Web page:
Keep the patients you have and allow your relationships with your patients be the motivating factor for word of mouth advertising. Get your whole team involved from Practice Managers, to Physicians, to RNs, and even your medical billing staff. One of the most common ways for a patient to find a good doctor is to ask for a referral from their neighbors and friends. By maintaining a good relationship with your patients, they’ll easily and happily refer you to anyone they know in need of physician.
Tactics for improving patient relationships:
1.Keep it personal.
Send a thank you note to your patient when a new patient tells you a current patient sent them to you.
2. Be appreciative.
These simple efforts carry a lot of value to patients who feel remembered and important. Even better is if instead of preprinted cards, you actually remember something small and thoughtful about the patient. A physician at one of the medical practices we work with says she writes notes during the office visit and asks the patient later about the prior events to maintain that connection.
3.Be upfront about uncomfortable parts of the visit.
This is where your bedside manner really kicks in and is crucial. Little things, like warming up your stethoscope and telling the patient what you’re doing and what you’re seeing allows them to feel more at ease and comfortable at their visit, all the while feeling safe, trusting, and therefore more likely to want to share that experience with their friends. When patients and doctors build a trusting, mutually respectful relationship, it helps patients follow your advice, be more consistent with taking their medications, come to a follow up appointment, and overall they receive better health care. They will also be more inclined to pay your medical bill on time saving you money on medical billing costs.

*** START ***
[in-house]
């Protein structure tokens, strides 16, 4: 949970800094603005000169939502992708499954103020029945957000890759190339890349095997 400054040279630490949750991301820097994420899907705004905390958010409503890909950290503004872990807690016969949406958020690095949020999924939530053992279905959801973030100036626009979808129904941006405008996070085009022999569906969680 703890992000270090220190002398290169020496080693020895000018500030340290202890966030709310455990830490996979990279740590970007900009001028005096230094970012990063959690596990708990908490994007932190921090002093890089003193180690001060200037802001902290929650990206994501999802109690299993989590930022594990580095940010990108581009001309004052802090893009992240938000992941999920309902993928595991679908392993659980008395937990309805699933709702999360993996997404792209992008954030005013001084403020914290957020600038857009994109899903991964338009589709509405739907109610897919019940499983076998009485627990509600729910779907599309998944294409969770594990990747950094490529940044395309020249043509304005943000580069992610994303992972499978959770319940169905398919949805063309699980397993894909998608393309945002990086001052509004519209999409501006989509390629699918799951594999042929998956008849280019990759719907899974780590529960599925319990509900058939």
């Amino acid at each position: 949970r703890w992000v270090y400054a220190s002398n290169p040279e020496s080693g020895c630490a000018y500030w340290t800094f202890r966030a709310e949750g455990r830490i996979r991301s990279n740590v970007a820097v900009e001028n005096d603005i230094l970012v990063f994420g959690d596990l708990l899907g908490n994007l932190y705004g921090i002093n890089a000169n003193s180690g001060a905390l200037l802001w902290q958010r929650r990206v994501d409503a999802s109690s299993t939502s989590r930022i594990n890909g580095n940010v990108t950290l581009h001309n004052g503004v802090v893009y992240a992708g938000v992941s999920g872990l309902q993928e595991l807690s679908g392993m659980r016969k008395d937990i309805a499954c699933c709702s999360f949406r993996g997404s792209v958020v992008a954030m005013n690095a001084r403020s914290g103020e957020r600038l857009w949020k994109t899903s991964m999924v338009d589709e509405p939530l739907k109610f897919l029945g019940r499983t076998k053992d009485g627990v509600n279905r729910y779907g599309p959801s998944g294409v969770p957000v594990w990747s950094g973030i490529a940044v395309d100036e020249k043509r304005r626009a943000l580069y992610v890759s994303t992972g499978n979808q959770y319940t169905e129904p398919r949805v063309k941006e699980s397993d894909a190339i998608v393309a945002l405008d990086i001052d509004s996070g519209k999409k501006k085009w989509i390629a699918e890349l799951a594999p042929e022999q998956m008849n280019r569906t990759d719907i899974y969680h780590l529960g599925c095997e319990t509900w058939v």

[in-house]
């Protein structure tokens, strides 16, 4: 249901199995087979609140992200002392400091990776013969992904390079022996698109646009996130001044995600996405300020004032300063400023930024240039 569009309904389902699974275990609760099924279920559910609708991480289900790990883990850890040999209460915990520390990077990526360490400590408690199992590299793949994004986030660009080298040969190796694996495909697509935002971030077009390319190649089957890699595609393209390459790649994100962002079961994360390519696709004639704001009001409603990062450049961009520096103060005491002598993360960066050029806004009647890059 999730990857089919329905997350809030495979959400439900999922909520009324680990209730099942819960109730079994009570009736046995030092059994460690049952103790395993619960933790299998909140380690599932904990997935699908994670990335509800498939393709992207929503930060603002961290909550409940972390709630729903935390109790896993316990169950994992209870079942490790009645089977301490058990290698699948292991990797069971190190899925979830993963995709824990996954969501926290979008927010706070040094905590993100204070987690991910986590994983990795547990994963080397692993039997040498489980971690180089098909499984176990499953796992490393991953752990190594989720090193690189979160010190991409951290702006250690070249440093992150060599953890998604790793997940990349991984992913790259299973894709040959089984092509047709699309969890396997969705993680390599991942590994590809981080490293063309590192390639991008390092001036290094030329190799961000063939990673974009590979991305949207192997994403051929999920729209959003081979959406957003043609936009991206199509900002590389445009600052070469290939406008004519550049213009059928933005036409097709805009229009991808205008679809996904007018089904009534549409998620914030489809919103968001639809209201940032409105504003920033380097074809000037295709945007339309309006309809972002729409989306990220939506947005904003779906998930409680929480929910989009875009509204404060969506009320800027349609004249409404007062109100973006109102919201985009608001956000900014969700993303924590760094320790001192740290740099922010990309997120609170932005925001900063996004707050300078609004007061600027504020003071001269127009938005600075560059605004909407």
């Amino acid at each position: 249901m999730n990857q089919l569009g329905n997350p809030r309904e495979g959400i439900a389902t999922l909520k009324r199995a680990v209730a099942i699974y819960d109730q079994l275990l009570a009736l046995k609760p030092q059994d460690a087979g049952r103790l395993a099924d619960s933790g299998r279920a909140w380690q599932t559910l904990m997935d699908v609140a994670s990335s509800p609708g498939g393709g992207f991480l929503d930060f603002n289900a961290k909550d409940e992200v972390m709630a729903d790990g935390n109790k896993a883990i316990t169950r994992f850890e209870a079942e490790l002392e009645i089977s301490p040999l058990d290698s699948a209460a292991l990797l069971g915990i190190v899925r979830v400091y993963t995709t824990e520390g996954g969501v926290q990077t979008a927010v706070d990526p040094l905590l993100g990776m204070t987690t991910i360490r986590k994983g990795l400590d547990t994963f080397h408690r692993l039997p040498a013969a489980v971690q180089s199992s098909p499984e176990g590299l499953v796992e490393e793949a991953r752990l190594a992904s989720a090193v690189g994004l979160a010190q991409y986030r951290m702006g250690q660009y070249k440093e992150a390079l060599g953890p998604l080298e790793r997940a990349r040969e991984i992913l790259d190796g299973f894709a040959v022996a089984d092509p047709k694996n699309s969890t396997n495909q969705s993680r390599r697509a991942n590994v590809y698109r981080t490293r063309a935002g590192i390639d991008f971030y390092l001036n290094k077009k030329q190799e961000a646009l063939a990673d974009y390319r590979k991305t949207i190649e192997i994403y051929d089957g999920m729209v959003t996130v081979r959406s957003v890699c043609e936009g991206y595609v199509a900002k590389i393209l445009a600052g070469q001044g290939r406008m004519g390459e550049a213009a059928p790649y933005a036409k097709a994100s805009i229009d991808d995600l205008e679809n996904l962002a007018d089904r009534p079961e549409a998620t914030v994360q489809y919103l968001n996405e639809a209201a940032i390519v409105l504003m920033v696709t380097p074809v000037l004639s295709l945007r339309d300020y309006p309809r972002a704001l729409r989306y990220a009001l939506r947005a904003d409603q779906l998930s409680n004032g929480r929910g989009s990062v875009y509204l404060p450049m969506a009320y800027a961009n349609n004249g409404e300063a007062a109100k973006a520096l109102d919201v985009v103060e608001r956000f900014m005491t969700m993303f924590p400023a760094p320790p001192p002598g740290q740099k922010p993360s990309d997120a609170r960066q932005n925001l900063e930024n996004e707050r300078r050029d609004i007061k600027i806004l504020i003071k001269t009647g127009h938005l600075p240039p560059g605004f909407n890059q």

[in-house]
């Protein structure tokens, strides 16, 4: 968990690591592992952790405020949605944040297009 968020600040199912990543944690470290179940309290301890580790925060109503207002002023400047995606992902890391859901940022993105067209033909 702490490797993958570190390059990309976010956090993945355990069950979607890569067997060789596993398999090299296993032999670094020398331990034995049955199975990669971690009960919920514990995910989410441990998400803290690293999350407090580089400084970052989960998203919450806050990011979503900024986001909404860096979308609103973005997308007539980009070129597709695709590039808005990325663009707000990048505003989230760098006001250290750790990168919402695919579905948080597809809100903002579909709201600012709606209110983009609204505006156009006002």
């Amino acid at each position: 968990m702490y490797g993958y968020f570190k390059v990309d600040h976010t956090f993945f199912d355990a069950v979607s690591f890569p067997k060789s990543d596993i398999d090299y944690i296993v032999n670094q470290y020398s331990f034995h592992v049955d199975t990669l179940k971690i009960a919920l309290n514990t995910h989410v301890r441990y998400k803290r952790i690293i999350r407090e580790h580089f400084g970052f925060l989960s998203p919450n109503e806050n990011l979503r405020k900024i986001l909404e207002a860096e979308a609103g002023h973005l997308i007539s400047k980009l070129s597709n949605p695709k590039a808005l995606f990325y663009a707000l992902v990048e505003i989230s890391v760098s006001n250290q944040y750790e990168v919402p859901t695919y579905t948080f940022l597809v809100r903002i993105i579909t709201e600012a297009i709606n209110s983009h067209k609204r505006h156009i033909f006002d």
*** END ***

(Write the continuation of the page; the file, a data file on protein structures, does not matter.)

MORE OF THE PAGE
4. Honor their time.
One of the most critical referring questions patients have is, “How long will I be waiting in the waiting room?” If your office tends to double book patients, be sure to track how long they wait to be seen. Be aware of when patients were actually scheduled versus when you actually saw them, and if you’re running late, be upfront and apologetic. If the system doesn’t work, change it. It’s not worth losing patients over.
5. Be financially involved.
When you recommend a treatment or a medicine, knowing what it costs and having the resources to quickly determine how much their insurance might cover will not only go a long way in patient compliance, but in overall patient satisfaction. Knowing their options before they leave your office and head to the pharmacy reduces stress and will show you care about them.